It's a common misconception that real honey doesn't crystalize. "There's nothing more natural to honey than crystallization," says Joseph. "Crystallization is normal because glucose, which makes up the majority of most honey, is not very water-soluble." While mainly glucose, honey also contains a host of beneficial substances like enzymes, organic acids, vitamins B6, niacin, riboflavin, and minerals such as iron, magnesium, manganese, potassium, zinc, sodium, calcium, and copper. It's actually a very healthy food.

The Crystallization Resistance of Tupelo Honey

Introducing Small Batch: Sun Bear Tupelo, The Latest Iteration of C&D's Most Popular Summertime Blend

"It differs with individual types of honey, but what happens over time," says Joseph, "is the dextrin solids from the sugar come out of the solution, and that's what we call crystallization." While glucose is not particularly water-soluble, fructose is. "A honey that has more fructose in it than glucose is not going to have that process occur. The dextrin solids aren't going to emerge and it stays liquid. So crystallization in honey is completely natural. I don't know where the idea that it doesn't occur in real honey came from, but it's pretty prevalent; I hear it all the time. When honey crystallizes, that tells you that it is real honey."

"Tupelo honey doesn't crystallize"

Tupelo, however, is a rare honey that resists crystallization. "The ratio of fructose to glucose is inverted with tupelo honey, so it creates a more stable liquid. That's one of the reasons that when you visit Europe, almost all the honey is crystallized. It's creamed honey, containing very small crystals. That's the way they package it because the cooler temperatures there — down in the 50s and low 60s — are very conducive to rapid crystallization. So they sell it as creamed honey. It's already crystallized. Liquid honey is kind of a U.S. thing."

Another aspect of tupelo honey is that it's difficult to produce, contributing to its rarity. "Nature can be an obstacle," says Joseph. "Everything has to be just right to get a good tupelo crop. If a storm comes in and blows off all the blooms in the river system, it's gone. Tupelo trees grow in the swamps and river system; the white tupelo tree likes wet feet, so to speak. It's a swamp tree, and we have to watch the water level. If the river rises, we have to get the bees out before the hives flood."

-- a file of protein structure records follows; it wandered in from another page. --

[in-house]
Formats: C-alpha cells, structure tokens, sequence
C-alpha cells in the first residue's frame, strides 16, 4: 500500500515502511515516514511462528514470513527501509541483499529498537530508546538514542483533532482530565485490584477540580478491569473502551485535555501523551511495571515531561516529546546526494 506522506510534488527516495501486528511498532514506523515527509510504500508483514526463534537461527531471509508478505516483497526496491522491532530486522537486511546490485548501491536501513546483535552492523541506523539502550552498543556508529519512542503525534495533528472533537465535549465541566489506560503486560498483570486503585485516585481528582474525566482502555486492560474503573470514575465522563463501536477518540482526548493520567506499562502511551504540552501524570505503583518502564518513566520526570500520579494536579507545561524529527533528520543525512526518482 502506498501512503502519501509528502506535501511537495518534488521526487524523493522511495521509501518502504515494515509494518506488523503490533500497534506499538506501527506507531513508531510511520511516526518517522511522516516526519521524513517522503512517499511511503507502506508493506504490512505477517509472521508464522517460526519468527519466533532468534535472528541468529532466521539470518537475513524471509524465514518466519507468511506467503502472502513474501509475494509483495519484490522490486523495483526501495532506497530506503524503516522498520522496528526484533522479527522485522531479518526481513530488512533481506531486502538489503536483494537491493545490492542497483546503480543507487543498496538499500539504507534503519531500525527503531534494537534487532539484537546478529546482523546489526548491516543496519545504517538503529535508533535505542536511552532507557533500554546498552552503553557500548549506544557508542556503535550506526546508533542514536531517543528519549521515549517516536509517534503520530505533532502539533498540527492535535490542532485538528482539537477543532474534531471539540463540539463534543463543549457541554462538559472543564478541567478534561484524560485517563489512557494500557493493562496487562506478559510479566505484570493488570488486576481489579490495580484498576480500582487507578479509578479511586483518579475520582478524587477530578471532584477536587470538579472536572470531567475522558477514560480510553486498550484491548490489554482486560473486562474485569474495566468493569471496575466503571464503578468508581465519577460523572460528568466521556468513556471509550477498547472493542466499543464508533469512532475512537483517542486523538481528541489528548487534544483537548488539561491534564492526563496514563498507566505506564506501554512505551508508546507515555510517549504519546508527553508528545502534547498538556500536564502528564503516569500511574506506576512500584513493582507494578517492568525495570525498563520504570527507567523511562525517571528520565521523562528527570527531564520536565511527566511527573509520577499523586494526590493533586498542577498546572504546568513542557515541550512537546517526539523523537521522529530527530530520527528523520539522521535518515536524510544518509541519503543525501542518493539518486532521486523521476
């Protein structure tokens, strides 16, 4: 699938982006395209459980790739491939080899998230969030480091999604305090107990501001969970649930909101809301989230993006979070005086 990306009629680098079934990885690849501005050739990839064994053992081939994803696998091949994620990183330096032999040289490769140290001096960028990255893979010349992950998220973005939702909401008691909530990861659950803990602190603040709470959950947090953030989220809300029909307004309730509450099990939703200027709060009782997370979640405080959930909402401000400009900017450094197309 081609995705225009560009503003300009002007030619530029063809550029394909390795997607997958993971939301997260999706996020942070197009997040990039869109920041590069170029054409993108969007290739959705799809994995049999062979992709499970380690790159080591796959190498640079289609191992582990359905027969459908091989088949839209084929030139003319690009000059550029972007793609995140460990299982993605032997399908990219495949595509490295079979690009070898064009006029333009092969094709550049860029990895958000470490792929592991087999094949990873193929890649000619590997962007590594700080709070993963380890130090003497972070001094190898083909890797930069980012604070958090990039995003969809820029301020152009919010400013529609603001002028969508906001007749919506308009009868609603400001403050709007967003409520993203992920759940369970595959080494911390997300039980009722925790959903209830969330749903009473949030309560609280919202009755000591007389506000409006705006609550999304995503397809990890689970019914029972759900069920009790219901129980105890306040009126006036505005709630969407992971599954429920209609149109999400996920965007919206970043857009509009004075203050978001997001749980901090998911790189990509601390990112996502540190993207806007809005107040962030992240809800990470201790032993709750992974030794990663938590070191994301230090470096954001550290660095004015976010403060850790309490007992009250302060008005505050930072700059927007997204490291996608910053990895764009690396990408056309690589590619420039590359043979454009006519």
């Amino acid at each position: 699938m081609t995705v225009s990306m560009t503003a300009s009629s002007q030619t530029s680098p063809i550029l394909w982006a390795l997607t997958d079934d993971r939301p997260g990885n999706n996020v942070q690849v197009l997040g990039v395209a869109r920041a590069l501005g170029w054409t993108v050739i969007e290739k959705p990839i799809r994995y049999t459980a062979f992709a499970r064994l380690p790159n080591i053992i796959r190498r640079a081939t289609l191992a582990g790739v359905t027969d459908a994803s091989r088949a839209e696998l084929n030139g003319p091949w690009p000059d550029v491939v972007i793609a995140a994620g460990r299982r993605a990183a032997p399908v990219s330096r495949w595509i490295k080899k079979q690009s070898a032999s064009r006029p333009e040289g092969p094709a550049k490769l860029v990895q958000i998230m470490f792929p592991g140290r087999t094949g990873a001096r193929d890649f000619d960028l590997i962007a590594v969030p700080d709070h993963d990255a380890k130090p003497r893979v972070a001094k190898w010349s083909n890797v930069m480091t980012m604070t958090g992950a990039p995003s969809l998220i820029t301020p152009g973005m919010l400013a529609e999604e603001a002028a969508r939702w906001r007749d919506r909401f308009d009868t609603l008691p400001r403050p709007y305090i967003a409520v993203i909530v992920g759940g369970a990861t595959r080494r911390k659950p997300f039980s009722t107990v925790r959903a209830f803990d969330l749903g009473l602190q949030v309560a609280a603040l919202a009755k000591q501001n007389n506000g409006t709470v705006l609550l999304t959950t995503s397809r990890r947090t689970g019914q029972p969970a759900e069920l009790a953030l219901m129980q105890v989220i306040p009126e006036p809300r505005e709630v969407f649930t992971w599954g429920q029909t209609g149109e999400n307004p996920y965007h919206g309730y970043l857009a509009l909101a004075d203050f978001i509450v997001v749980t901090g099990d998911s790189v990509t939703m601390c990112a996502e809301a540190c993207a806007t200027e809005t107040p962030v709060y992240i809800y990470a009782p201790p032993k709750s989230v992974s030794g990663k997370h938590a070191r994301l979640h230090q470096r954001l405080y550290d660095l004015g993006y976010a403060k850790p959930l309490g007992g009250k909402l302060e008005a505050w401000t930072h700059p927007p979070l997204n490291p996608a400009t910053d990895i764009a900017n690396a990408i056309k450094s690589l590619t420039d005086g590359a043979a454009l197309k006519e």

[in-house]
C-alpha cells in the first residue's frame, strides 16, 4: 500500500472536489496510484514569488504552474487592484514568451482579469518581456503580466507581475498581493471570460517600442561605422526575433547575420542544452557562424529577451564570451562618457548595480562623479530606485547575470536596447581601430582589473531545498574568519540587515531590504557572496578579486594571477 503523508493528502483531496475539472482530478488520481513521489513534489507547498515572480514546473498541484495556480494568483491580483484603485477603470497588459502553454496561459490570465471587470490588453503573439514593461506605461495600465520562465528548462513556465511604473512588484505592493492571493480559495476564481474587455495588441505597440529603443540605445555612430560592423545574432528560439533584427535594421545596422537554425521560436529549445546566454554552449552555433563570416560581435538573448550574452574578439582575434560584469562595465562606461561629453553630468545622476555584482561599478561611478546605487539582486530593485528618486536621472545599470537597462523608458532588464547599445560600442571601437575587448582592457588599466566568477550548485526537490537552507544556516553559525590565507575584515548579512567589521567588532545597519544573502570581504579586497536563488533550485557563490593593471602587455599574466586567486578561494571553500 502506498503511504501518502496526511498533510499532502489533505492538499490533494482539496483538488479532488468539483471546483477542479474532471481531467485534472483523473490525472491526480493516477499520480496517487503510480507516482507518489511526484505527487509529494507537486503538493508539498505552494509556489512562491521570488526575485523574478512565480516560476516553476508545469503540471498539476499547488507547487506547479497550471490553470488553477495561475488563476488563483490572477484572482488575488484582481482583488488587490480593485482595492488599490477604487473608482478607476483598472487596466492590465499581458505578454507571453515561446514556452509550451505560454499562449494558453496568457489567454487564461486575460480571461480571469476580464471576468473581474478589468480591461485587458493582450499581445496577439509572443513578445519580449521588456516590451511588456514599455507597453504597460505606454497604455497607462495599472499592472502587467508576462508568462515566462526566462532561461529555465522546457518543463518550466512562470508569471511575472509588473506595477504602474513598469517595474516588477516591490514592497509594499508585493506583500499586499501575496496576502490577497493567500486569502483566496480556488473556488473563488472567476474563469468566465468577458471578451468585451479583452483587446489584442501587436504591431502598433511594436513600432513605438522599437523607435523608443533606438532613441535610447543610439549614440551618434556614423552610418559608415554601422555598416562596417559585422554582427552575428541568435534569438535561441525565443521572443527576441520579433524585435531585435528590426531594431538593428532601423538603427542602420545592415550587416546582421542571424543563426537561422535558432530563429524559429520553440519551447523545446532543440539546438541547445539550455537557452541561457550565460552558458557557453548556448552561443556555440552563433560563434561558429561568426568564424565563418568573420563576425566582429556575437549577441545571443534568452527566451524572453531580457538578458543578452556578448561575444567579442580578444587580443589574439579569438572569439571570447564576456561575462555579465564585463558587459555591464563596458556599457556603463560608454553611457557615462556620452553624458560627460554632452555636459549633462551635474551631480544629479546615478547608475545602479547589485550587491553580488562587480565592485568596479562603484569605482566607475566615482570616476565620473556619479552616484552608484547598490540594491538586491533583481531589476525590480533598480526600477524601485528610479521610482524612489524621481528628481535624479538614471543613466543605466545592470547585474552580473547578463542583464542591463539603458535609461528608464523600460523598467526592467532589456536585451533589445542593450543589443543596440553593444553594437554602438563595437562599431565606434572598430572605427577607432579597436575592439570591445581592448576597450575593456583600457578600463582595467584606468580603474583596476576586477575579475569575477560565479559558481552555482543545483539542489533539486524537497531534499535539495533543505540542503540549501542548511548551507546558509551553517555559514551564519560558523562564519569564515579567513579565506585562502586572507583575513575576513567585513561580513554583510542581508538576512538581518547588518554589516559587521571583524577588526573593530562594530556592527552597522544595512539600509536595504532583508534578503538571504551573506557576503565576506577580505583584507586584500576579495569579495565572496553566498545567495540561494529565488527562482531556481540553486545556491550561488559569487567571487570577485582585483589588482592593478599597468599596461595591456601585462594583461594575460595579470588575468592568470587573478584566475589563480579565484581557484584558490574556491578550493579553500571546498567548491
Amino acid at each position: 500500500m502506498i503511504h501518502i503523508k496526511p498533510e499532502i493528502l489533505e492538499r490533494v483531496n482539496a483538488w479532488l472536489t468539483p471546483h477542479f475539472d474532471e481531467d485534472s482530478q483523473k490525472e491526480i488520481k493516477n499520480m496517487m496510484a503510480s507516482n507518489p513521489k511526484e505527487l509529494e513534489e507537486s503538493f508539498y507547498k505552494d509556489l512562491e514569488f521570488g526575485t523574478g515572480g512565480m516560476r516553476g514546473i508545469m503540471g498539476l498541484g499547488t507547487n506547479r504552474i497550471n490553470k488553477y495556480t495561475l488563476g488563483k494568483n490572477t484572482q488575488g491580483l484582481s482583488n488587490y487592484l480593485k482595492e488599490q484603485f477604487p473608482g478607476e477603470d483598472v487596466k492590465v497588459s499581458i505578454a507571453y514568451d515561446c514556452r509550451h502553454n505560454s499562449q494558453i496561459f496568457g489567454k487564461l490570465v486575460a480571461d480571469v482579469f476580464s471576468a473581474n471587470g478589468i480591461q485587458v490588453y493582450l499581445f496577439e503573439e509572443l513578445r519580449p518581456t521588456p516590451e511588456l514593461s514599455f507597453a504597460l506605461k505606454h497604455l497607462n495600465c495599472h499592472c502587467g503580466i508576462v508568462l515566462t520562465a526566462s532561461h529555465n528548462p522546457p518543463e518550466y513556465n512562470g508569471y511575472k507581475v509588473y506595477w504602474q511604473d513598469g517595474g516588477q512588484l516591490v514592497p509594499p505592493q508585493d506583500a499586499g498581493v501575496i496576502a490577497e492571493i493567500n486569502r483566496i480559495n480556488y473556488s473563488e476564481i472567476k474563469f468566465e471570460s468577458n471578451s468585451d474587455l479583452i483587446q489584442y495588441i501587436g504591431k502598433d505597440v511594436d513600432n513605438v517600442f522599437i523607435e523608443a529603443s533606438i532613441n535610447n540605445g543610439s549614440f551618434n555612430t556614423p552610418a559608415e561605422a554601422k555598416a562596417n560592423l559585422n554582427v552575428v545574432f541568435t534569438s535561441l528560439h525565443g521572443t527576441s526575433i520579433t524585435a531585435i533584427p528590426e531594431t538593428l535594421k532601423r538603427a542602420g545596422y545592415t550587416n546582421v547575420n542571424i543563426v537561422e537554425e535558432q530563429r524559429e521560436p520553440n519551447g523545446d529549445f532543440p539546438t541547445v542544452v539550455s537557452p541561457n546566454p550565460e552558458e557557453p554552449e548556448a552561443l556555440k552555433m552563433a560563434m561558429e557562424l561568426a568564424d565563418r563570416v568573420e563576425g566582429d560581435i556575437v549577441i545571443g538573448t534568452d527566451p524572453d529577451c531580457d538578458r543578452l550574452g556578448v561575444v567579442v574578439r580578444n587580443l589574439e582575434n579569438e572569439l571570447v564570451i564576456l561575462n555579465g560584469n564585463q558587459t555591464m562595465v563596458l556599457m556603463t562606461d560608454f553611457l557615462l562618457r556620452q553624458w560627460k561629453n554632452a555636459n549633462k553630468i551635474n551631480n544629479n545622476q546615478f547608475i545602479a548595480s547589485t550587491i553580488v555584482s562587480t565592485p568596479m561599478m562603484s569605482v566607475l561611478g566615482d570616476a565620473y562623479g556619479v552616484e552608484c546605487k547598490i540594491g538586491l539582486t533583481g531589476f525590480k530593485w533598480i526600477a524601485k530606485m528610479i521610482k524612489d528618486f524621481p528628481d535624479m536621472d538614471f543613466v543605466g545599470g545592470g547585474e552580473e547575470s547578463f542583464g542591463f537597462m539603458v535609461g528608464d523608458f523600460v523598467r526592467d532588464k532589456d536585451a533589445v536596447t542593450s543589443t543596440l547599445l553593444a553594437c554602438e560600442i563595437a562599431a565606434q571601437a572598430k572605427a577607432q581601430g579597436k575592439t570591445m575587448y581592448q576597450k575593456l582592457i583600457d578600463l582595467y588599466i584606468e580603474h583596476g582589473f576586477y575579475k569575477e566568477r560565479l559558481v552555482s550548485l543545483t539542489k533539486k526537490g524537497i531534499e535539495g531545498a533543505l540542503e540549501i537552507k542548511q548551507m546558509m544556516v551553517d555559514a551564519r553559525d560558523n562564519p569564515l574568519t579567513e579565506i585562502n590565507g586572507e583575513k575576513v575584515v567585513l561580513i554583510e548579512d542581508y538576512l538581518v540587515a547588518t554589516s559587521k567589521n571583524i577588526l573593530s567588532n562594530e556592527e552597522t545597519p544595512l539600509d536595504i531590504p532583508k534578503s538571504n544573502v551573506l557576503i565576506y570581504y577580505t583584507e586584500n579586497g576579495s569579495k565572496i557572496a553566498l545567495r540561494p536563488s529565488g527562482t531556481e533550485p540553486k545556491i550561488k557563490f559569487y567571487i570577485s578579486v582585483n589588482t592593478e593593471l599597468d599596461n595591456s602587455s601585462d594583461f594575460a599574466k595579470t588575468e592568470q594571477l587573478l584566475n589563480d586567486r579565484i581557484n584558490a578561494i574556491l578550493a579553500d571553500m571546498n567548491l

There are some years when everything seems right with the weather and locations, yet there is little nectar. Nature doesn't always cooperate with the ambitions of bees or the aspirations of beekeepers.

The Nature of Single-Source Honey

Single-source honeys like tupelo require some bee wrangling. "If the flow is strong and the plants are producing nectar really well, the bees will tend to stick with that one nectar source, but if there's a lot of competition, they'll go get other things. You have no control over what the bees are doing out there." Bees are notorious for disregarding verbal requests. "You want to get them in a yard that is surrounded by the nectar source that you want them to collect, but they can travel up to eight miles in any direction. Our job is to get them within a quarter-mile of anything they could ever need so that they can take more trips and be more productive. However, if the specific nectar that you're going for isn't producing very well, the bees are going to go look for other things and it's going to dilute the purity of the honey."

"Liquid honey is kind of a U.S. thing"

By locating the hives close to dense populations of tupelo trees, pure honey can be achieved. "The white tupelo tree," says Jeremy Reeves, Head Blender for Cornell & Diehl and a beekeeper himself, "grows in swampy areas in South Carolina and Georgia, but the growth isn't dense enough to be predominantly or entirely true tupelo. Versions of tupelo honey produced in South Carolina and Georgia do contain some honey produced from the white tupelo nectar bloom, but it is not 100 percent — the only area in the United States where the tree is densely populous enough for a pure tupelo nectar harvest is in Florida, and in only one particular region. Register Family Farm is the largest apiary in Florida that produces tupelo honey."

Tupelo Honey's Flavor Characteristics in Sun Bear

Introducing Small Batch: Sun Bear Tupelo, The Latest Iteration of C&D's Most Popular Summertime Blend

Small Batch: Sun Bear Tupelo is available as of Wednesday, July 26, 2023, at 6:00 p.m. EDT